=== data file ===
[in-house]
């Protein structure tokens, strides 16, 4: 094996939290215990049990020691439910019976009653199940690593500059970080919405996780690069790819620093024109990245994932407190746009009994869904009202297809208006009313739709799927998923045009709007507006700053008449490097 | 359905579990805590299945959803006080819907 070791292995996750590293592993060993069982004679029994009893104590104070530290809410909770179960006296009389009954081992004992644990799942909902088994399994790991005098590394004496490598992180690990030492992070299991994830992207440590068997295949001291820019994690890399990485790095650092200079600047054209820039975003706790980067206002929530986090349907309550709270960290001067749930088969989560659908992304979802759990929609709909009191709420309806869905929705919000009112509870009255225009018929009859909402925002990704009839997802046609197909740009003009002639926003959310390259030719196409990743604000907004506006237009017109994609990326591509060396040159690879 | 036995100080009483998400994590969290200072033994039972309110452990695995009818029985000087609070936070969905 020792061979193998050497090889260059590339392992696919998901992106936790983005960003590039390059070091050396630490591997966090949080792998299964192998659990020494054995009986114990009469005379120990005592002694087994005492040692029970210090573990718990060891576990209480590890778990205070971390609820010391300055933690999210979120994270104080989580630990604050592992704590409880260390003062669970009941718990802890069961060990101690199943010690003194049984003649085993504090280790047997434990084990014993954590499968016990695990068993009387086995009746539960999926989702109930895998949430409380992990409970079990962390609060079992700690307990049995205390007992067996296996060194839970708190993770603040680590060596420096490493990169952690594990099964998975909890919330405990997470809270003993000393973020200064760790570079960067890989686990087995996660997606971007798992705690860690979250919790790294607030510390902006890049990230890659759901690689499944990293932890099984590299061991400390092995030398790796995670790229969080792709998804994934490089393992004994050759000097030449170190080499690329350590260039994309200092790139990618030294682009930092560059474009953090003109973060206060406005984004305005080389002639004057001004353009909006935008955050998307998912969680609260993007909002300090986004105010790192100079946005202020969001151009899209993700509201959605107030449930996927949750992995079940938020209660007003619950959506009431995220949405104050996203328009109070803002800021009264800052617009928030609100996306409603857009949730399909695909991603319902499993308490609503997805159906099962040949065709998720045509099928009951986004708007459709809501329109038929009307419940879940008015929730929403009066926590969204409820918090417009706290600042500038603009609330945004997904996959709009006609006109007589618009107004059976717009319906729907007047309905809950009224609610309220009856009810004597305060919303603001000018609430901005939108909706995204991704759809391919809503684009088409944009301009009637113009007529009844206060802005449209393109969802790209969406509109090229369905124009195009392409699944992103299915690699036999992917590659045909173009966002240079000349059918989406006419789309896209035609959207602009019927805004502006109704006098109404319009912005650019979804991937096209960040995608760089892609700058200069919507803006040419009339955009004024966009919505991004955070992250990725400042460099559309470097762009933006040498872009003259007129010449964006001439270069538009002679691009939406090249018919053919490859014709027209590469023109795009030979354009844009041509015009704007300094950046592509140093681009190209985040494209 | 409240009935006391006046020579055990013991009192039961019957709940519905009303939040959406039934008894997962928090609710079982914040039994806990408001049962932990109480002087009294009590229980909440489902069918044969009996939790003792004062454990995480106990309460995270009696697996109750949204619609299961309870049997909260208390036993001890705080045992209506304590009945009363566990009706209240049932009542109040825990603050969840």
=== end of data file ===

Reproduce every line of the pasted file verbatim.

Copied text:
[in-house]
């Protein structure tokens, strides 16, 4: 094996939290215990049990020691439910019976009653199940690593500059970080919405996780690069790819620093024109990245994932407190746009009994869904009202297809208006009313739709799927998923045009709007507006700053008449490097 | 359905579990805590299945959803006080819907 070791292995996750590293592993060993069982004679029994009893104590104070530290809410909770179960006296009389009954081992004992644990799942909902088994399994790991005098590394004496490598992180690990030492992070299991994830992207440590068997295949001291820019994690890399990485790095650092200079600047054209820039975003706790980067206002929530986090349907309550709270960290001067749930088969989560659908992304979802759990929609709909009191709420309806869905929705919000009112509870009255225009018929009859909402925002990704009839997802046609197909740009003009002639926003959310390259030719196409990743604000907004506006237009017109994609990326591509060396040159690879 | 036995100080009483998400994590969290200072033994039972309110452990695995009818029985000087609070936070969905 020792061979193998050497090889260059590339392992696919998901992106936790983005960003590039390059070091050396630490591997966090949080792998299964192998659990020494054995009986114990009469005379120990005592002694087994005492040692029970210090573990718990060891576990209480590890778990205070971390609820010391300055933690999210979120994270104080989580630990604050592992704590409880260390003062669970009941718990802890069961060990101690199943010690003194049984003649085993504090280790047997434990084990014993954590499968016990695990068993009387086995009746539960999926989702109930895998949430409380992990409970079990962390609060079992700690307990049995205390007992067996296996060194839970708190993770603040680590060596420096490493990169952690594990099964998975909890919330405990997470809270003993000393973020200064760790570079960067890989686990087995996660997606971007798992705690860690979250919790790294607030510390902006890049990230890659759901690689499944990293932890099984590299061991400390092995030398790796995670790229969080792709998804994934490089393992004994050759000097030449170190080499690329350590260039994309200092790139990618030294682009930092560059474009953090003109973060206060406005984004305005080389002639004057001004353009909006935008955050998307998912969680609260993007909002300090986004105010790192100079946005202020969001151009899209993700509201959605107030449930996927949750992995079940938020209660007003619950959506009431995220949405104050996203328009109070803002800021009264800052617009928030609100996306409603857009949730399909695909991603319902499993308490609503997805159906099962040949065709998720045509099928009951986004708007459709809501329109038929009307419940879940008015929730929403009066926590969204409820918090417009706290600042500038603009609330945004997904996959709009006609006109007589618009107004059976717009319906729907007047309905809950009224609610309220009856009810004597305060919303603001000018609430901005939108909706995204991704759809391919809503684009088409944009301009009637113009007529009844206060802005449209393109969802790209969406509109090229369905124009195009392409699944992103299915690699036999992917590659045909173009966002240079000349059918989406006419789309896209035609959207602009019927805004502006109704006098109404319009912005650019979804991937096209960040995608760089892609700058200069919507803006040419009339955009004024966009919505991004955070992250990725400042460099559309470097762009933006040498872009003259007129010449964006001439270069538009002679691009939406090249018919053919490859014709027209590469023109795009030979354009844009041509015009704007300094950046592509140093681009190209985040494209 | 409240009935006391006046020579055990013991009192039961019957709940519905009303939040959406039934008894997962928090609710079982914040039994806990408001049962932990109480002087009294009590229980909440489902069918044969009996939790003792004062454990995480106990309460995270009696697996109750949204619609299961309870049997909260208390036993001890705080045992209506304590009945009363566990009706209240049932009542109040825990603050969840």